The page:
In the Old Covenant, God set aside one people, then one family out of one tribe of those people for priesthood, and another family out of another tribe of those people for kingship. But now we are in the New Covenant. Members of every tribe and language and people and nation are made into “a kingdom and priests to serve our God.” Revelation 5:9-10. Peter said in Acts 10:34, after God had poured out His Spirit on Gentiles, “I now realize how true it is that God does not show favoritism but accepts those from every nation who fear him and do what is right.”
Paul states this as a foundational truth of the Kingdom of God in 2 Corinthians 5:16-17: “So from now on we regard no one from a worldly point of view [other translations say, “according to the flesh”]. Though we once regarded Christ in this way, we do so no longer. Therefore, if anyone is in Christ, the new creation has come. The old is gone, the new is here!” Paul tells the Galatians that he “opposed [Peter] to his face. . . for before certain people came from James, he used to eat with the Gentiles. But when they arrived, he began to draw back and separate himself from the Gentiles. . . .” (Galatians 2:11-12). Peter was regarding both the Gentiles and himself from a worldly point of view, or according to the flesh.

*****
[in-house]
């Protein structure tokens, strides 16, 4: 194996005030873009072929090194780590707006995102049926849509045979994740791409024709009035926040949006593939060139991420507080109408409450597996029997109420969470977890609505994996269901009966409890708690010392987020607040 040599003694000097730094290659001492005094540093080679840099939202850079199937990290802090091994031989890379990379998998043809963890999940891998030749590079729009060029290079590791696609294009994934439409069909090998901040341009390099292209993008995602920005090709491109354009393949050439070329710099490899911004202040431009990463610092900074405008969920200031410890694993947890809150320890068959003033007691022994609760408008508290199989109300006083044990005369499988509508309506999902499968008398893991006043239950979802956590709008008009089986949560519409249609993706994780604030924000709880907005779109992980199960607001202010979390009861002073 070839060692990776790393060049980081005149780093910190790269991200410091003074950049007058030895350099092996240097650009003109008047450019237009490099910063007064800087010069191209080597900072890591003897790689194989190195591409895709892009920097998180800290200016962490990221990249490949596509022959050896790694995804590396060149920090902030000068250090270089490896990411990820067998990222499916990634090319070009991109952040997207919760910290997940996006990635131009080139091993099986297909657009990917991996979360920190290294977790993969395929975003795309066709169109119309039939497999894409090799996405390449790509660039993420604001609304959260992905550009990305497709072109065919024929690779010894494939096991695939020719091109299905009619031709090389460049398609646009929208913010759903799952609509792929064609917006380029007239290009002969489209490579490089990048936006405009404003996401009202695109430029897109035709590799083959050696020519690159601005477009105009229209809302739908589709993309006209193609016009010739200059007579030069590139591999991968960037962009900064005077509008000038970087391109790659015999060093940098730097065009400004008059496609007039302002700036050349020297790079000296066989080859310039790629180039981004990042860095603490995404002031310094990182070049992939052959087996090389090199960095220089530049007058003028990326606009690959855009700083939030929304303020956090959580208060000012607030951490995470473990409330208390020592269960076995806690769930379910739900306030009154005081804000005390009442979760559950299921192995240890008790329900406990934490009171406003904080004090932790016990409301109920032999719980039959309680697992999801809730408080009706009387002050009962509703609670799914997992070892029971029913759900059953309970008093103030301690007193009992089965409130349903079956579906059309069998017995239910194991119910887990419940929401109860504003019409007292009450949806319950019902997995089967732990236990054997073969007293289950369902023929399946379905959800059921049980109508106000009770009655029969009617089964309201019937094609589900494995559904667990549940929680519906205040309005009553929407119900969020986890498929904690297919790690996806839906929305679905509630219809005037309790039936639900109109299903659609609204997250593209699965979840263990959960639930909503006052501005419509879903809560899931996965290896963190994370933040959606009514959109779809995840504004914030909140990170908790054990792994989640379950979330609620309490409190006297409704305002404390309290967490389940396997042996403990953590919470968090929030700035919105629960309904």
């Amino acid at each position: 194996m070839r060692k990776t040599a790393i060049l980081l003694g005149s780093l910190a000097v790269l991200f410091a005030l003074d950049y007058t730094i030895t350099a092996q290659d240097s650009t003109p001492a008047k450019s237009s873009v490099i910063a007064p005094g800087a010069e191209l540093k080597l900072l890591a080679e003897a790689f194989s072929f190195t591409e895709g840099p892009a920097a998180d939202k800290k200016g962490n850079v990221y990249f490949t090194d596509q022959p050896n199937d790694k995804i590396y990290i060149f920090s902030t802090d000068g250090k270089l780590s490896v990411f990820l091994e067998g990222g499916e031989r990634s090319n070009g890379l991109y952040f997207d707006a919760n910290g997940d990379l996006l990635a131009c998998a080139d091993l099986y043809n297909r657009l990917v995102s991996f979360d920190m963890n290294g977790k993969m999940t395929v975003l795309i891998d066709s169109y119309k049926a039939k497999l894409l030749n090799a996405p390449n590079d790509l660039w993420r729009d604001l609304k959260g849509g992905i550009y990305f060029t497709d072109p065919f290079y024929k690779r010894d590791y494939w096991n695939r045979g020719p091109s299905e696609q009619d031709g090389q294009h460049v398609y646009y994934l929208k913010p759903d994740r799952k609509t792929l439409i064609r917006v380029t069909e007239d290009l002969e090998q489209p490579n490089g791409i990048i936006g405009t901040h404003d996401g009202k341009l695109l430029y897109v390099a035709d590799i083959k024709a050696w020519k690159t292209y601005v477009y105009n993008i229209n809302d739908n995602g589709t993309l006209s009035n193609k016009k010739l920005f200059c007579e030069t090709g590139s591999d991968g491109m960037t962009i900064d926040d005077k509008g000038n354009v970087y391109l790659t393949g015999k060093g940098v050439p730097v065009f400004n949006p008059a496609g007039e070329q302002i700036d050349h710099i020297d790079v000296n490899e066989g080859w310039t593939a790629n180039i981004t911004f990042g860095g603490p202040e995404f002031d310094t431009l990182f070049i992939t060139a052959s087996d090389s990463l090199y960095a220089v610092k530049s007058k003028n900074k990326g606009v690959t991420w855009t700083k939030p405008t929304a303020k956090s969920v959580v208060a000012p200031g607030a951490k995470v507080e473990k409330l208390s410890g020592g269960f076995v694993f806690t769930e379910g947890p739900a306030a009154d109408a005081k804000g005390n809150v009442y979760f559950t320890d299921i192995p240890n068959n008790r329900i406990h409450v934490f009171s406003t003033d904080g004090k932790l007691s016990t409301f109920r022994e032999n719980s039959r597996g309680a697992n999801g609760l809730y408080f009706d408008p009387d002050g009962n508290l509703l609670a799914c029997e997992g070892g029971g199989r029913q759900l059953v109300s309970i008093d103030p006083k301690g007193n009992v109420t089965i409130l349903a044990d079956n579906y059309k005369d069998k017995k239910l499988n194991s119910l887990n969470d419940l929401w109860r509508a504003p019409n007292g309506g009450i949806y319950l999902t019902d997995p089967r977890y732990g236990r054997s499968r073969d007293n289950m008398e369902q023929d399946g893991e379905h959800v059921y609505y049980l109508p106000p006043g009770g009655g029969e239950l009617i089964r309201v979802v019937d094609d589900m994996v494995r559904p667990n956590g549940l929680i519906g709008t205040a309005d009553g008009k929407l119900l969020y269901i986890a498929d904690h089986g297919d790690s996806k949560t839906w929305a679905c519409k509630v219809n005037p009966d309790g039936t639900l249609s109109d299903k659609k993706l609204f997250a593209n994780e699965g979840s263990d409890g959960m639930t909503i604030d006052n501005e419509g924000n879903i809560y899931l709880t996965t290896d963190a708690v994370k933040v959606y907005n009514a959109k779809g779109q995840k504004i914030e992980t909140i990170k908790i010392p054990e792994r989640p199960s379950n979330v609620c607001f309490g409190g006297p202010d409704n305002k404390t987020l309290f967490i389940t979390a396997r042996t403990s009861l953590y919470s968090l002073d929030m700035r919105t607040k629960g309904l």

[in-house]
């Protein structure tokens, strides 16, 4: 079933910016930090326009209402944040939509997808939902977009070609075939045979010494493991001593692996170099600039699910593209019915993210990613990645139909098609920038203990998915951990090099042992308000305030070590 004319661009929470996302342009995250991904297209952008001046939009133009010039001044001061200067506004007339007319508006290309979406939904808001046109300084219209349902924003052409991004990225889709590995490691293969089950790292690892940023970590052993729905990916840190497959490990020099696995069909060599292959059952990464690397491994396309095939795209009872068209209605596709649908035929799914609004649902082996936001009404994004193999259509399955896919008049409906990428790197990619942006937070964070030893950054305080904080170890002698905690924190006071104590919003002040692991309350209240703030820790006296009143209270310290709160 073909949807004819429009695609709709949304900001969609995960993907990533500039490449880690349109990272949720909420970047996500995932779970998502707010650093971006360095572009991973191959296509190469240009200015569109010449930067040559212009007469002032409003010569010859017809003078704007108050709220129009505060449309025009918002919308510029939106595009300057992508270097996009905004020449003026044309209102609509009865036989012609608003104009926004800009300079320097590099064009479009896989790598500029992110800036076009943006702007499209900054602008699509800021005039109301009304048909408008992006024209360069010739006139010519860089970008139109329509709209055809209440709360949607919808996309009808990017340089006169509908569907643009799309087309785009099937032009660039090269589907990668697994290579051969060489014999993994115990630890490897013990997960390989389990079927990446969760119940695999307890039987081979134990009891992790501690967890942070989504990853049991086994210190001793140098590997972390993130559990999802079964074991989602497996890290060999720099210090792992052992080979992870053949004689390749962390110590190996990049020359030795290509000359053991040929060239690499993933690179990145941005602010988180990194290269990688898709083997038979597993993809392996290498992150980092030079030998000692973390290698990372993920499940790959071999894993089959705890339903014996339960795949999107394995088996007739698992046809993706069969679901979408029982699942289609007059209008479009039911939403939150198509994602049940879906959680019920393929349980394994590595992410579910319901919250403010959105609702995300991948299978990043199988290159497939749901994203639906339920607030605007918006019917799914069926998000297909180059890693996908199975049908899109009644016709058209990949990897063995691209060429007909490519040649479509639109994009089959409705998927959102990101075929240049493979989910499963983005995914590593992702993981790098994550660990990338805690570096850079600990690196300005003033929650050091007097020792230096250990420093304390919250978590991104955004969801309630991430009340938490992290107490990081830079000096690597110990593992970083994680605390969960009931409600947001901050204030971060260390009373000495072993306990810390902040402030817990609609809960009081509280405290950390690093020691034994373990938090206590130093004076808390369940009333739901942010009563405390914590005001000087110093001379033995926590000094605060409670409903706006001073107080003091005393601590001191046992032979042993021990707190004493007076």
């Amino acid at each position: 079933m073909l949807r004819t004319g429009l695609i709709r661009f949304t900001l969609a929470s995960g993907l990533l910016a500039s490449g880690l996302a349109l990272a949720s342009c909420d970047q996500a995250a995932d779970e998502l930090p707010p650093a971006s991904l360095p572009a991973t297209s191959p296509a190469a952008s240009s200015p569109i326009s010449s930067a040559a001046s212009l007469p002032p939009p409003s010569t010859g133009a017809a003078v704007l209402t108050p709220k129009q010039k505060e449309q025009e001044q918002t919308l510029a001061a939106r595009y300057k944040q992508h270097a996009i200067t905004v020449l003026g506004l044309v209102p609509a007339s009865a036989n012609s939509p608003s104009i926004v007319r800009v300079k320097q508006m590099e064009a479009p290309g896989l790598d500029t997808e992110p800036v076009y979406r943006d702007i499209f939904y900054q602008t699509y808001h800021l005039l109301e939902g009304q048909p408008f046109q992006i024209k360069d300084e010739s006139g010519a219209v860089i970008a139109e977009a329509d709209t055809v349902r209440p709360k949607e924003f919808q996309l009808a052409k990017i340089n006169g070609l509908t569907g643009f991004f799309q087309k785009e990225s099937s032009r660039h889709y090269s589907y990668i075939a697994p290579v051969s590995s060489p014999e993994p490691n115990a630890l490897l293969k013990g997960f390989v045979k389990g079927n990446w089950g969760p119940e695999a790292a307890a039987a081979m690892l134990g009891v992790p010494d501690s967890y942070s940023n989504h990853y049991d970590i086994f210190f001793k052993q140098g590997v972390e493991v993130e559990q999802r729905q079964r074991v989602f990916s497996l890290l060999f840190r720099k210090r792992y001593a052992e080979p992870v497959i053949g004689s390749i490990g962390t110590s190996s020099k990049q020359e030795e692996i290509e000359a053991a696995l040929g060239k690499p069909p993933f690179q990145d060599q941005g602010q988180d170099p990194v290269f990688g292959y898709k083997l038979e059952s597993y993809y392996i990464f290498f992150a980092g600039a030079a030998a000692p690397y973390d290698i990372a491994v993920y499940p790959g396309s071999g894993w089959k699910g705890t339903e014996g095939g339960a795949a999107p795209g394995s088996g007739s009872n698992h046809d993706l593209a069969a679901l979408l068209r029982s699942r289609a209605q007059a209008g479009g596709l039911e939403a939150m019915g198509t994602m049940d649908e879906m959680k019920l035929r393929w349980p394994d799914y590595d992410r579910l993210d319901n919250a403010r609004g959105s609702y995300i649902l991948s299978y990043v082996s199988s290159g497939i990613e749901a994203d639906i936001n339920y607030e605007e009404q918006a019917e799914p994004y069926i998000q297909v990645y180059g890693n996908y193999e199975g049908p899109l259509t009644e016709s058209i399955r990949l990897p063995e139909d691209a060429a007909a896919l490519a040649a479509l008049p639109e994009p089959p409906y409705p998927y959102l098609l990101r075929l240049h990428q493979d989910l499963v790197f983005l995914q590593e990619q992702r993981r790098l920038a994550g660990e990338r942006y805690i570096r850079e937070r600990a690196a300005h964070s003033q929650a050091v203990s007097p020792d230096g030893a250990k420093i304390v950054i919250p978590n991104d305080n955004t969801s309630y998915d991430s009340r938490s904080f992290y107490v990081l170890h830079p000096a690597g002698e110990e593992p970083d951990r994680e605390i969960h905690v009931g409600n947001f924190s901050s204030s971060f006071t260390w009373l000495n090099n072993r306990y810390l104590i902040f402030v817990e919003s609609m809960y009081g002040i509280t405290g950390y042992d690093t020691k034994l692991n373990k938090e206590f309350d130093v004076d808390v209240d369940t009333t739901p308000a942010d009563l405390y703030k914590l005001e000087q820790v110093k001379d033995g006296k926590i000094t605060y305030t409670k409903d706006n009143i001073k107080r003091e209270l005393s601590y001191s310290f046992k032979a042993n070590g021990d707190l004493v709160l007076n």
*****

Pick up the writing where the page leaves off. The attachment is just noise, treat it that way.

But Paul explains later in the same letter, “So in Christ Jesus you are all children of God through faith. . . there is neither Jew nor Gentile, neither slave nor free, neither male or female, for you are all one in Christ Jesus. If you belong to Christ, then you are Abraham’s seed and heirs according to the promise. . . . [W]hen the time had fully come, God sent his Son, born of a woman, born under the law, to redeem those under the law, that we might receive adoption to sonship.” Galatians 3:28-4:5 A footnote in my Bible adds, “The Greek word for adoption to sonship is a legal term referring to the full legal standing of an adopted male heir in Roman culture.” Paul is saying that all who are in Christ Jesus– Jew or Gentile, slave or free, male or female– have received the same promise of the adoption to sonship. No one who has faith in Christ has any lesser legal standing, powers or privileges than anyone else.